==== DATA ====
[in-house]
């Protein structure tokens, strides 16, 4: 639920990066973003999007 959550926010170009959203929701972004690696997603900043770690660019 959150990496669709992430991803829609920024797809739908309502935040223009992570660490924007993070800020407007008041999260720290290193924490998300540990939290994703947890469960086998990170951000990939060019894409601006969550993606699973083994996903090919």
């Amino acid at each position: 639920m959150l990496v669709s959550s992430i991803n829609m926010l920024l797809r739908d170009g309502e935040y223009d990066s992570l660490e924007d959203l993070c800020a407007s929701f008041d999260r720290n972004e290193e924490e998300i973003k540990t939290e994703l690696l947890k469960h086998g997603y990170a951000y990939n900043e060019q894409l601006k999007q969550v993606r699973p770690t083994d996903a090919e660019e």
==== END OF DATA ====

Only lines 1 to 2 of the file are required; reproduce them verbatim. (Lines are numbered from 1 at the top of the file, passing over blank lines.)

[in-house]
């Protein structure tokens, strides 16, 4: 639920990066973003999007 959550926010170009959203929701972004690696997603900043770690660019 959150990496669709992430991803829609920024797809739908309502935040223009992570660490924007993070800020407007008041999260720290290193924490998300540990939290994703947890469960086998990170951000990939060019894409601006969550993606699973083994996903090919």